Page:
Clarisse de Souza, Raquel Prates, Simone Barbosa
When the Information Society program (SocInfo ) was launched in December 1999, one challenge the Brazilian government posed to itself was to use information technology (IT) to foster wider social inclusion in Brazil. The other was to enable the Brazilian IT industry to compete in a globalized world in which digital presence has a high economic value. "Bridging the digital divide" naturally became a hot topic for technical and political debate, but a sharp image of which factors are involved in this effort has not yet been formed. Government initiatives have typically concentrated on distributing computers to schools and…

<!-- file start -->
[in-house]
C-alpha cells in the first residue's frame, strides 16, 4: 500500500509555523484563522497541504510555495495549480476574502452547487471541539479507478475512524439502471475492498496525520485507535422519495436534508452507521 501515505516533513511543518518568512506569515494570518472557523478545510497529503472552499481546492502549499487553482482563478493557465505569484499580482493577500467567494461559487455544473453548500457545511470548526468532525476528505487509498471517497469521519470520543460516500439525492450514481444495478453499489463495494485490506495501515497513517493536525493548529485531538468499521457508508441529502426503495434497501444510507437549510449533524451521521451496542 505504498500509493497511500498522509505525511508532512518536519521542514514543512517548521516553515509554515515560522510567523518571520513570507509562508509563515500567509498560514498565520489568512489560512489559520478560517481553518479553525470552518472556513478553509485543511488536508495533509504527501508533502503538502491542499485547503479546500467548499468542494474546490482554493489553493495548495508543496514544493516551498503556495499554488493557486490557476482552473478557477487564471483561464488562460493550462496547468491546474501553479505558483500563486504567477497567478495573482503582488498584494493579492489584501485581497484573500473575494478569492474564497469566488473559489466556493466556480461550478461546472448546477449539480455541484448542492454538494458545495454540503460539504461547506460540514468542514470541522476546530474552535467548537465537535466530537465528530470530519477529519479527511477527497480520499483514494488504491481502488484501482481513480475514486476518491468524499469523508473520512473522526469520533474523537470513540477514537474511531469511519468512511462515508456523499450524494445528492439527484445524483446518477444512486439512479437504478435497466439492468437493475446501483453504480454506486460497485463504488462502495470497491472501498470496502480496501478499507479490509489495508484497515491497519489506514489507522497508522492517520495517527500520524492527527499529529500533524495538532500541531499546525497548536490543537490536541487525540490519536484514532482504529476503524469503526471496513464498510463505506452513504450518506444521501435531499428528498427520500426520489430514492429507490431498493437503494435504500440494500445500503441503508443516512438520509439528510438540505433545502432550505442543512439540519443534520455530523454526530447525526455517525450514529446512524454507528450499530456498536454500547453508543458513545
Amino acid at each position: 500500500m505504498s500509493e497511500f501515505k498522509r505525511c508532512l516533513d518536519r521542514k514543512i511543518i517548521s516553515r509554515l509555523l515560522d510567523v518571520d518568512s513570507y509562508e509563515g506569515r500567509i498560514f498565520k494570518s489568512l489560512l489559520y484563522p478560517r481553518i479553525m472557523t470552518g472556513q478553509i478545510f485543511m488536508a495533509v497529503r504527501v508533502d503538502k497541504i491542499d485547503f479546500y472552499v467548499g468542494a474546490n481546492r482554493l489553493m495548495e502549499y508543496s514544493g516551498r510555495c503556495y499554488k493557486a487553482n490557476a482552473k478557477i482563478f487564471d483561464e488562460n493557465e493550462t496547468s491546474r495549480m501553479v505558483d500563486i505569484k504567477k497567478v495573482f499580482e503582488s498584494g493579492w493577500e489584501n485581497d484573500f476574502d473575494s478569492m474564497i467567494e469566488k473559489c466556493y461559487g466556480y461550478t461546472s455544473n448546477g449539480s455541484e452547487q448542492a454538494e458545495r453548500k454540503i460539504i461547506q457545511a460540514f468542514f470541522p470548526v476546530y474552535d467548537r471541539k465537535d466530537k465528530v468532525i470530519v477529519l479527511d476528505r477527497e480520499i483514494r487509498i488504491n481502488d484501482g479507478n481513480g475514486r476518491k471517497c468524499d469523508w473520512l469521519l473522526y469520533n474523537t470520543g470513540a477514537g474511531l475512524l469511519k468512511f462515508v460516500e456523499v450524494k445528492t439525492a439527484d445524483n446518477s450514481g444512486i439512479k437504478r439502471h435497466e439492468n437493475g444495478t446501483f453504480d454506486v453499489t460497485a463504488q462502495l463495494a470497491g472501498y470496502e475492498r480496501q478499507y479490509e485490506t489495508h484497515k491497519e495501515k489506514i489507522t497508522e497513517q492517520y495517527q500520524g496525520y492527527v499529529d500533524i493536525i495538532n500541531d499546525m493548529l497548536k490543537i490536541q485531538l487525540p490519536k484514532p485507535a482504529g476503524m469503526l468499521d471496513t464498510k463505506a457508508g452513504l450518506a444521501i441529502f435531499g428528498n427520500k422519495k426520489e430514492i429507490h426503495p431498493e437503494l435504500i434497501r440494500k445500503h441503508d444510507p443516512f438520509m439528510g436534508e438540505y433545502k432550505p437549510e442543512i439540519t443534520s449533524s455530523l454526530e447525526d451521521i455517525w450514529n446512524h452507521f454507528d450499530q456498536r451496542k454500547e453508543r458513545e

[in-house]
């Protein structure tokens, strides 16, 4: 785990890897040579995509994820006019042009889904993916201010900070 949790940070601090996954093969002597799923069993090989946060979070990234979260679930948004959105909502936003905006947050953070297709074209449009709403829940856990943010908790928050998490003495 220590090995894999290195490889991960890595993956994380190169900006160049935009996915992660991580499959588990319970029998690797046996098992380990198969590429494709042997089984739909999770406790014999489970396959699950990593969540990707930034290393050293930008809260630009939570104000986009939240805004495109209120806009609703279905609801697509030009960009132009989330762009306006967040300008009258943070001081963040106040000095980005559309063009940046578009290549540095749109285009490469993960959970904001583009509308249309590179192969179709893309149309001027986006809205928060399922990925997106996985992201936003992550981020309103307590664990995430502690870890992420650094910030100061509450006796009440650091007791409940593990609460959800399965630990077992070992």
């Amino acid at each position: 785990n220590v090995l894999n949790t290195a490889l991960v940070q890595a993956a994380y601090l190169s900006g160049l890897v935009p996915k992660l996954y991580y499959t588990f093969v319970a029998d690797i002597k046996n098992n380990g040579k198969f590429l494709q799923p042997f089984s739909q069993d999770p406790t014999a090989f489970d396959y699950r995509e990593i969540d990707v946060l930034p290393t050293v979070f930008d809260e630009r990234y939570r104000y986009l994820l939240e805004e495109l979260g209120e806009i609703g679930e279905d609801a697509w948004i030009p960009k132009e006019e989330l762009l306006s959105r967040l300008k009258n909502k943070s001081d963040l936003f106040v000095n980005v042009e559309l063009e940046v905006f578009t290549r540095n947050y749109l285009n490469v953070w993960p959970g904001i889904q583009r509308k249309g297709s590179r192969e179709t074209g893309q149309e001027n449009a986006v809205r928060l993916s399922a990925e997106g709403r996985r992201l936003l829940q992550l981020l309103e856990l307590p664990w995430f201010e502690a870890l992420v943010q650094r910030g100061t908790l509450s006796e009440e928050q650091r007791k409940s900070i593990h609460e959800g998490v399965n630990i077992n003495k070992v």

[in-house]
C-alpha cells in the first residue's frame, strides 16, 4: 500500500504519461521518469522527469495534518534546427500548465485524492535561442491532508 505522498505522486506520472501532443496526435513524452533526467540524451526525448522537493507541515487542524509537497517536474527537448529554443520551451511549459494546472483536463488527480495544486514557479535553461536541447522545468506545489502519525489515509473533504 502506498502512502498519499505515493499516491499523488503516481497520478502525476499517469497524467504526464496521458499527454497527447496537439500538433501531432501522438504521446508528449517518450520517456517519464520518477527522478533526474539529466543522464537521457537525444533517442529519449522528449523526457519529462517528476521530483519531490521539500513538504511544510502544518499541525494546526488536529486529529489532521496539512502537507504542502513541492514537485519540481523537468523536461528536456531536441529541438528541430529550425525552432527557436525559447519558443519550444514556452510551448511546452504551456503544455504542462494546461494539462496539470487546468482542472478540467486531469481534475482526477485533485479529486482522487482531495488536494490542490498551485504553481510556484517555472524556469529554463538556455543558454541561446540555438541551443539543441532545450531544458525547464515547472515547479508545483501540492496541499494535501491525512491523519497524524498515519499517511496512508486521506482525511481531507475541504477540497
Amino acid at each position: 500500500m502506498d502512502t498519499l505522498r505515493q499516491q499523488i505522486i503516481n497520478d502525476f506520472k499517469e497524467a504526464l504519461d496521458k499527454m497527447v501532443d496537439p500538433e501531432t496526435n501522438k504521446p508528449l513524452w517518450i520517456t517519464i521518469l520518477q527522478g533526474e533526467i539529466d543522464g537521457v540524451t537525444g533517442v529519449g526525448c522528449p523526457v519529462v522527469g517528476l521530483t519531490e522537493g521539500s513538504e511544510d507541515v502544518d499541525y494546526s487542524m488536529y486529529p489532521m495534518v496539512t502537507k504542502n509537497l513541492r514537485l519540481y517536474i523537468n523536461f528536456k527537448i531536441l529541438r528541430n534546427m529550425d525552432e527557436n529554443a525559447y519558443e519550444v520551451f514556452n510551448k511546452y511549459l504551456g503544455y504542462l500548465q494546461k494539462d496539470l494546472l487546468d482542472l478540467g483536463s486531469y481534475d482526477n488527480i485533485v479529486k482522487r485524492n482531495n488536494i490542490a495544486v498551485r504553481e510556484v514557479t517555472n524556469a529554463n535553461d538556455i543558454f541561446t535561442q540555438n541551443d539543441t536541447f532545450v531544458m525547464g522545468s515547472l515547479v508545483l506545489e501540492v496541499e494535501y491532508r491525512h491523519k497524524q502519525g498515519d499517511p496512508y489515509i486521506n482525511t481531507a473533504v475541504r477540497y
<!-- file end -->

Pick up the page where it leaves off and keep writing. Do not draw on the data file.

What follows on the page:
You must be a member of SIGCHI, a subscriber to ACM's Digital Library, or an interactions subscriber to read the full text of this article.
GET ACCESSJoin ACM SIGCHI
In addition to all of the professional benefits of being a SIGCHI member, members get full access to interactions online content and receive the print version of the magazine bimonthly.
Subscribe to the ACM Digital Library
Get access to all interactions content online and the entire archive of ACM publications dating back to 1954. (Please check with your institution to see if it already has a subscription.)
Subscribe to interactions
Get full access to interactions online content and receive the print version of the magazine bimonthly.